History of the Diversity Committee


  • The Diversity Committee was established by faculty members and included faculty, parents and external community members.


  • Changeworks, a national organization, conducted a school culture assessment focused on race and racial diversity.


  • VISIONS, Inc. continued with assessment of the school.
  • Diversity workshops were provided for faculty, leadership, parents and board members. These focused on identifying “isms” at Duke School, such as classism, racism, sexism, etc.


  • Fuqua Focus Group surveyed African American families to determine what attracts them, why they leave, what they need, and how Duke School addresses their needs.
  • The Diversity Committee was renamed as a steering committee to advise the Leadership Team and Board of Trustees.


  • Duke School held a school wide community meeting focused on diversity. Three themes emerged:
  1. We must attract, retain and embrace faculty, staff, families and students of color.
  2. We must strive to recognize, embrace and celebrate the diversity and multiculturalism that already exist within our community.
  3. We need to ensure that our curriculum and all our messages communicate clearly to our children about diversity and multiculturalism in age appropriate ways so they can understand, accept and appreciate differences.


  • A board-level diversity committee was formed in 2008 and the previous committee continued at the community level to do operational work. Board committee focus was strategic. A mission statement, charge and goals were defined and approved by Board of Trustees
  • Parents organized affinity parent groups, which included 1) Parents of children of color, 2) Parents of adopted children, 3) Parents of children of divorce, 4) Single parents, 5) LGBT parents, 6) Parents striving to raise children who embrace multiculturalism, and 7) Parents of children with learning challenges.


  • The Board of Trustees participated in a diversity workshop, facilitated by VISIONS, Inc. in February 2009.


  • Duke School begins to send faculty and staff of color, as well as some employees who are white allies, to the annual NAIS People of Color Conference (POCC).


  • Consultant Ian Symmonds analyzed the community to determine priorities of the school to help set the 2015 strategic plan


  • The Diversity Committee became the L.I.F.E. (Learning, Inclusion, Family, Equity and Empowerment) Committee, part of the Parent Student Organization.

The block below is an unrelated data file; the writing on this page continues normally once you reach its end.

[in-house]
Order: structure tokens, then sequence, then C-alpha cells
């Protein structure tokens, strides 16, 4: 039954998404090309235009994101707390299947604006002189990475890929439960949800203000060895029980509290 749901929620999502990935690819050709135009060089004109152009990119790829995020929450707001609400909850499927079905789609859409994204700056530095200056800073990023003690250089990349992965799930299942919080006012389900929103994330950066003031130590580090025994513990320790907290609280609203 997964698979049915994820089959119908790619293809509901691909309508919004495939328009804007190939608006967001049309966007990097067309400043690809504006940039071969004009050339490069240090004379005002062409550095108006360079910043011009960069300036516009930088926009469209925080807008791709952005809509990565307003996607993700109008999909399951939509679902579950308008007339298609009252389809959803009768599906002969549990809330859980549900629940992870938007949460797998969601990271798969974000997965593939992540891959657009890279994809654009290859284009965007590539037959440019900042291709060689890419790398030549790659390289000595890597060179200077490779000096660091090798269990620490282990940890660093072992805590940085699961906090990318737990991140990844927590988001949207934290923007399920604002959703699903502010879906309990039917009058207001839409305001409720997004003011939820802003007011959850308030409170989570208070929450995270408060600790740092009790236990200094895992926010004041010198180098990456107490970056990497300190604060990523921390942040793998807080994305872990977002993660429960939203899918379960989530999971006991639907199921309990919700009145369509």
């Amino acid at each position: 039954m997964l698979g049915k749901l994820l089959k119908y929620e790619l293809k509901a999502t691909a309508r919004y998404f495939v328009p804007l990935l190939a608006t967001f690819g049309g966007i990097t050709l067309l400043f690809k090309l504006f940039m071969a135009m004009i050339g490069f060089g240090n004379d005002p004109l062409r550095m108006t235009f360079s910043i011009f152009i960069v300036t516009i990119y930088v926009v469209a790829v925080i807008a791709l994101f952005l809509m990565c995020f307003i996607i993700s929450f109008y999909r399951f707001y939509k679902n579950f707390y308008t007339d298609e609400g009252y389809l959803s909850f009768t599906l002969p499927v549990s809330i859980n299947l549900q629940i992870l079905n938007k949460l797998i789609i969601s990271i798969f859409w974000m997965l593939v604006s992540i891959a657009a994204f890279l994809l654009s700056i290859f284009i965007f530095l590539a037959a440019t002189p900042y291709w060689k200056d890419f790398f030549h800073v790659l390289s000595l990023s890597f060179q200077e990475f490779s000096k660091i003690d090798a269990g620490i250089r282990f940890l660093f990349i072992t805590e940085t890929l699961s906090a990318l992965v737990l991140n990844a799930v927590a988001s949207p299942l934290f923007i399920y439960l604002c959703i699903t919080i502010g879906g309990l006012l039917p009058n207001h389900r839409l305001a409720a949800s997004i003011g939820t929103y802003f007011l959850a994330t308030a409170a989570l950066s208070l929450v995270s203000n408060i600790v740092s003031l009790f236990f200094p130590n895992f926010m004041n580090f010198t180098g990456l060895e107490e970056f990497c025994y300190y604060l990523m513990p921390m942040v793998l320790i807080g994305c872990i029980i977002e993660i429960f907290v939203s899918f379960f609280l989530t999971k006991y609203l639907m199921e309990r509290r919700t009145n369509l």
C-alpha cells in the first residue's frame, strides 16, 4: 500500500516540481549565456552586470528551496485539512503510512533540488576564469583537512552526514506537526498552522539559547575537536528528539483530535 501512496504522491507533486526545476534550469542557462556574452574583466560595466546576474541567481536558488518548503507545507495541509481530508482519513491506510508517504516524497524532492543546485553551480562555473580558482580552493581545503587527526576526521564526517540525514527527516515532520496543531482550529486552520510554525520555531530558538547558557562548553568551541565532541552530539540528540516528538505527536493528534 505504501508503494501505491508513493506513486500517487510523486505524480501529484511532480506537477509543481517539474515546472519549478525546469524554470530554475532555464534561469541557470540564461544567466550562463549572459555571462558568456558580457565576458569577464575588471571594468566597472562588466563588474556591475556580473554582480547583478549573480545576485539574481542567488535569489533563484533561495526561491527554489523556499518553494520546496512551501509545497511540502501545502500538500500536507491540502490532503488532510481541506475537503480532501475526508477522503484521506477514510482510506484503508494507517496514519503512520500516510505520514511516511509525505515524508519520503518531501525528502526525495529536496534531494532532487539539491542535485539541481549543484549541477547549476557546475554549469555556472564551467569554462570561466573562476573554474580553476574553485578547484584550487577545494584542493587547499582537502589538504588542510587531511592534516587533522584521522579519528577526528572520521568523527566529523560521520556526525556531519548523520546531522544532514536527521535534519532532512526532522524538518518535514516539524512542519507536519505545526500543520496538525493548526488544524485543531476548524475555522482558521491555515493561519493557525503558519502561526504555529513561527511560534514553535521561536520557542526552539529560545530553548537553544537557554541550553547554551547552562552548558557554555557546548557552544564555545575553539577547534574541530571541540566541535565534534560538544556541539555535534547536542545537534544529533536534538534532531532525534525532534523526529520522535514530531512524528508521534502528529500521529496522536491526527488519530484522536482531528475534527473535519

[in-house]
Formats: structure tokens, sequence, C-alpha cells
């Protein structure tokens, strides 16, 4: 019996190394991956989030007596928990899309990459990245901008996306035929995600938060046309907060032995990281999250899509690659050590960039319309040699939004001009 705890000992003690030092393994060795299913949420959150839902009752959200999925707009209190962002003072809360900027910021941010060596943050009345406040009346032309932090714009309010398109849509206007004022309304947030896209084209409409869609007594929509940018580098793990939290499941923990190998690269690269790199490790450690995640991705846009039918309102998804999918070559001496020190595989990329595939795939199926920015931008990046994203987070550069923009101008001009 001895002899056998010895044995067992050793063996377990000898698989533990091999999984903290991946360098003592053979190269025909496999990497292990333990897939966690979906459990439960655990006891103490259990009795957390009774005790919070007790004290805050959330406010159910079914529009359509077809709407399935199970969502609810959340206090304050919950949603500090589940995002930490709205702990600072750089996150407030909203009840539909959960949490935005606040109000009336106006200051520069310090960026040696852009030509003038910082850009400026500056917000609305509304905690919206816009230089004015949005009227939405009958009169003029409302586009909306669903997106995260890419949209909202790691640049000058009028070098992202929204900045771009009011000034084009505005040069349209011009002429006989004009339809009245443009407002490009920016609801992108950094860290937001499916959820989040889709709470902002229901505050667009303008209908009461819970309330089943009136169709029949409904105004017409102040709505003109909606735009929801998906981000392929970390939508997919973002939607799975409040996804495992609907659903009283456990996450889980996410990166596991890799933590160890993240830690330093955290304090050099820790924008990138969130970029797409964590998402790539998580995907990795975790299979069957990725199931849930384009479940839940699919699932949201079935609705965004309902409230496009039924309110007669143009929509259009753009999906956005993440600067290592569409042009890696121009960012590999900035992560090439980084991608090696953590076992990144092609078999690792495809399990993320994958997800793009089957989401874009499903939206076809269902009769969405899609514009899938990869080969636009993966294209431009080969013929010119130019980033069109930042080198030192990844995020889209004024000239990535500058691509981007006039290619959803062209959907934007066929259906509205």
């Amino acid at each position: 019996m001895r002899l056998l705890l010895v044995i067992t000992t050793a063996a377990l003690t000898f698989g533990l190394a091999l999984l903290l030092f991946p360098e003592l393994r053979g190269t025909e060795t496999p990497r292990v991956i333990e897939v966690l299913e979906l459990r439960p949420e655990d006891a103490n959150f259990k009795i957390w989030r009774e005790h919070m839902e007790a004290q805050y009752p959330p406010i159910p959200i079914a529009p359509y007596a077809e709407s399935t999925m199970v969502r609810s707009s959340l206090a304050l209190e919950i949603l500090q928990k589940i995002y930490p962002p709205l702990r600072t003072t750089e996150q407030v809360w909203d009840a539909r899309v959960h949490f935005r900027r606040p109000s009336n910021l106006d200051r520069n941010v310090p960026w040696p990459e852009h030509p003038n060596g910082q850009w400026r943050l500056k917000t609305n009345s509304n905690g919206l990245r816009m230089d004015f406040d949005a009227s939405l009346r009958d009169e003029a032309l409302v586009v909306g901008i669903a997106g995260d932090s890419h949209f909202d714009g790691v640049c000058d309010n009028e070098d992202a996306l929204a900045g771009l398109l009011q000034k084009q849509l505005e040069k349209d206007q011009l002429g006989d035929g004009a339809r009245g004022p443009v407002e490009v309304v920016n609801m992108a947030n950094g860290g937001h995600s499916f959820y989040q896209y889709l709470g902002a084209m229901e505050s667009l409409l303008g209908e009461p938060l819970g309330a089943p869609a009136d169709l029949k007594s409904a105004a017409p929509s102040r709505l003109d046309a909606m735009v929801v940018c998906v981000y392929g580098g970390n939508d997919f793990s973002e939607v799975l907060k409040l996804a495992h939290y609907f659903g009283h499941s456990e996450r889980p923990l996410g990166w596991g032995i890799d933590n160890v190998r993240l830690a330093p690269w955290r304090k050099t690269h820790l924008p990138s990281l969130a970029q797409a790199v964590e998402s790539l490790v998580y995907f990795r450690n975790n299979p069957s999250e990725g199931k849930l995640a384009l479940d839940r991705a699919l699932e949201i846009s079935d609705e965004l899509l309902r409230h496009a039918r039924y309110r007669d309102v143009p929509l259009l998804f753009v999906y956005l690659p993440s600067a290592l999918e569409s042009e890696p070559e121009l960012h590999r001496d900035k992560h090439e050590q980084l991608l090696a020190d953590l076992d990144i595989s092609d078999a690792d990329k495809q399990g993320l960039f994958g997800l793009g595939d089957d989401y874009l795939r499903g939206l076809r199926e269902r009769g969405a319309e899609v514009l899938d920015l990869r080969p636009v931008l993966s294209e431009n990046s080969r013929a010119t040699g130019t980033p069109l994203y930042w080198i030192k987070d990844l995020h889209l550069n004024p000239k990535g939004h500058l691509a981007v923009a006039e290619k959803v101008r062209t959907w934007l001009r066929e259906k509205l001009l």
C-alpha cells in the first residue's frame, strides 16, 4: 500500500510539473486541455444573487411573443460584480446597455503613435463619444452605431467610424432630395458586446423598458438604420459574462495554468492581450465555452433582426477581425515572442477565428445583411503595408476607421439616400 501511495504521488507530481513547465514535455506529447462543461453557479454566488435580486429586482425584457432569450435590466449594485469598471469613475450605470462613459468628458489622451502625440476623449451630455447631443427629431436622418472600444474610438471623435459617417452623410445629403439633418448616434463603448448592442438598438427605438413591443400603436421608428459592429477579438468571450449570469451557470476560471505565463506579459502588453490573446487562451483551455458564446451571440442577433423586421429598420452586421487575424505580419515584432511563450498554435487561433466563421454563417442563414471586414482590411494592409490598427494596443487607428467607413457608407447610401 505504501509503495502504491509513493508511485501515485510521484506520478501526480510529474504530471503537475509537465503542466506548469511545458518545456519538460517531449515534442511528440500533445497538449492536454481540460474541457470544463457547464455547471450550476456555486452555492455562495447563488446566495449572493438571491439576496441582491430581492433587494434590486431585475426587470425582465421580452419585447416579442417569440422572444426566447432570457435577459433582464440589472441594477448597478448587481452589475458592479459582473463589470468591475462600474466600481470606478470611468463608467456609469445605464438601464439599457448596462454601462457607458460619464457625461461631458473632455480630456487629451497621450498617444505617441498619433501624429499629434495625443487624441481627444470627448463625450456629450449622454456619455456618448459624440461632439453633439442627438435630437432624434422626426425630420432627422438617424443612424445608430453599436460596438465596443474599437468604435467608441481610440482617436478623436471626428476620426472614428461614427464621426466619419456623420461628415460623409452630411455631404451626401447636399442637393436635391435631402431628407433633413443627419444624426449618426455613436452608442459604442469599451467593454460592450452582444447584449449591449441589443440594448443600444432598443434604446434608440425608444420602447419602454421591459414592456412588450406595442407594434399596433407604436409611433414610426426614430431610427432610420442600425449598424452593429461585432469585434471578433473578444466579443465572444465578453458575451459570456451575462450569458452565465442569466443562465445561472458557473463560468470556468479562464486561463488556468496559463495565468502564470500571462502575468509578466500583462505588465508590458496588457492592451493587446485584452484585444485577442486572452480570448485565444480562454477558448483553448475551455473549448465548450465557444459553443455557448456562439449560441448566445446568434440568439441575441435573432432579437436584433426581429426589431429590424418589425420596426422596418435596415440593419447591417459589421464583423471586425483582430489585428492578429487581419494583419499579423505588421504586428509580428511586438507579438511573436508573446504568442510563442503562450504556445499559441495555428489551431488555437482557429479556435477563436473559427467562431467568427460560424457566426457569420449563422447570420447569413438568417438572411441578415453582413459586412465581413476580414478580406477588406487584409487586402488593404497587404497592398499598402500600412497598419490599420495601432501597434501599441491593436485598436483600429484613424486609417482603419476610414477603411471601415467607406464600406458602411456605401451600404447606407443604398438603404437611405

• Dr. Linda C. Tillman of FAIRE Consulting Group conducted An Investigation of the Perspectives of Parents of African American Males at Duke School.
  • Duke School’s five-year Strategic Plan, FIRE, which stands for Future Orientation, Innovative Approaches and Students, Results that are Impactful, and Equity and Justice.
  • Duke School initiates Racial Equity Institute (REI) training for all employees and board members and for any parents who would like to take it. 


  • Working with a Consultant, Duke School conducted a Pre-Audit of Systemic and Unconscious Bias at the school. One of the recommendations from this report was to hire a diversity director.


  • The inaugural Director of Equity and Justice is hired to carry out the work of the Equity and Justice pillar of the strategic plan and build an equitable and just school community. The Director of Equity and Justice works alongside the school community and sits on the school Leadership Team. 



Duke School Board of Trustees recognizes the importance of diversity as stated in the school’s mission and diversity mission statements. The Board Equity & Justice Committee will guide the school’s strategic planning for and about diversity, will help develop diversity objectives and will review the school’s policies and governance on an ongoing basis to ensure they promote diversity. The committee will take actions to guarantee that adequate resources are allocated to forward Duke School’s equity and justice work. The committee will be charged to provide diversity education to the board and ensure the board considers the diversity implications of its decisions.